In the USSR chalk deposits are concentrated in Briansk, Belgorod, Ul’ianovsk, and Saratov oblasts of the RSFSR and in the Ukrainian SSR, the Byelorussian SSR, and the Kazakh SSR; the major deposits abroad are in France (the Paris Basin), Great Britain, and Denmark.

G. I. BUSHINSKII

chalk

[chȯk]
(materials)
Artificially prepared pure calcium carbonate; used as the basis for pastels. Also known as whiting.
(petrology)
A variety of limestone formed from pelagic organisms; it is very fine-grained, porous, and friable; white or very light-colored, it consists almost entirely of calcite.

chalk

A soft limestone, usually white, gray, or buff in color, composed chiefly of the calcareous remains of marine organisms.

chalk

1. a soft fine-grained white sedimentary rock consisting of nearly pure calcium carbonate, containing minute fossil fragments of marine organisms, usually without a cementing material
2. Billiards Snooker a small cube of prepared chalk or similar substance for rubbing the tip of a cue
References in periodicals archive ?
The absence of chalkiness and high translucency in the rice endosperm are quality characteristics associated with good grain appearance.
uk) is another well-known premier cru vineyard on the left bank and the wine shows crisp, invigorating green apple flavours underpinned with citrus, limey notes and a chalkiness on the long, mineral finish.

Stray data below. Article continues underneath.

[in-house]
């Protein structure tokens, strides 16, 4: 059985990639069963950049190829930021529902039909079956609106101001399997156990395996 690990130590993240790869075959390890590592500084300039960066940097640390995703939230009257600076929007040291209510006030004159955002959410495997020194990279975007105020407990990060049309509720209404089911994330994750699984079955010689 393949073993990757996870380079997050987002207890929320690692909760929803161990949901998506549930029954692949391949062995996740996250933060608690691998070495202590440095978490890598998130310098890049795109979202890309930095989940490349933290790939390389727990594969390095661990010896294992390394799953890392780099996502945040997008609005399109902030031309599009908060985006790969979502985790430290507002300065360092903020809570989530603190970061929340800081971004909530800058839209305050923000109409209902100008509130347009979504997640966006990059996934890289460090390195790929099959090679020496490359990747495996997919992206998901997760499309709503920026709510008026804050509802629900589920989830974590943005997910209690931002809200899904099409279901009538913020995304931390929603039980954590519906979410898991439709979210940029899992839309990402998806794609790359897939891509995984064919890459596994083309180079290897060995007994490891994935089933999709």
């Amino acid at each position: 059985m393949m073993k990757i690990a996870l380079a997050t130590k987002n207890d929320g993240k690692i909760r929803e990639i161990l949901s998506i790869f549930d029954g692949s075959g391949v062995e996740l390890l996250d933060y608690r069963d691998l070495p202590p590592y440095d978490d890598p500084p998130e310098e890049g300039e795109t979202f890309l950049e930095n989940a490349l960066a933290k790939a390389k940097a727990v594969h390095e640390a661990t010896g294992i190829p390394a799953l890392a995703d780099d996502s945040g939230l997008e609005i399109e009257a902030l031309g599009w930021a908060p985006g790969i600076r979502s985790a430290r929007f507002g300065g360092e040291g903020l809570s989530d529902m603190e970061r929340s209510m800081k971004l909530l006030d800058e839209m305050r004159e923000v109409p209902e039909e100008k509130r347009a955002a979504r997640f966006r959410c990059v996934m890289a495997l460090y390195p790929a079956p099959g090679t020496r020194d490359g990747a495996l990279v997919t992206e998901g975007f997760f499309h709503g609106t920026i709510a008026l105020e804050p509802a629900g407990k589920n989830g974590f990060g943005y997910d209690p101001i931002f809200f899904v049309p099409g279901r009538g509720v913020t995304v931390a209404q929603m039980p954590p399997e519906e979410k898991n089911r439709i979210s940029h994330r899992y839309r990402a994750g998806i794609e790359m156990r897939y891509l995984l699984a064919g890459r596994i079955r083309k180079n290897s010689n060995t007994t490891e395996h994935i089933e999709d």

It had the right amount of creamy grassiness and chalkiness.
The first bite was an intoxicating mix of sesame, vanilla and chocolate with an initially crumbly texture that smoothed into a slight chalkiness that wasn't unappealing.
Body is rich with roasted malts, and a touch of gypsum that gives it a slight chalkiness," said Tom Conti.
The excitement factor is borne from a racy chalkiness and acidity that is like a pick me up.
There is something unique about the minerality, chalkiness and structure of a grande marque Champagne.
Investigating the roles of temperature and exercise in the development of chalkiness in Pacific halibut.
Improper hydration of powders can result in a number of defects in yogurt including lumpiness, chalkiness, and powdery off-flavors.
To remove the slight chalkiness that is sometimes found in flat finishes I used a soft rag to apply a very light coat of oil.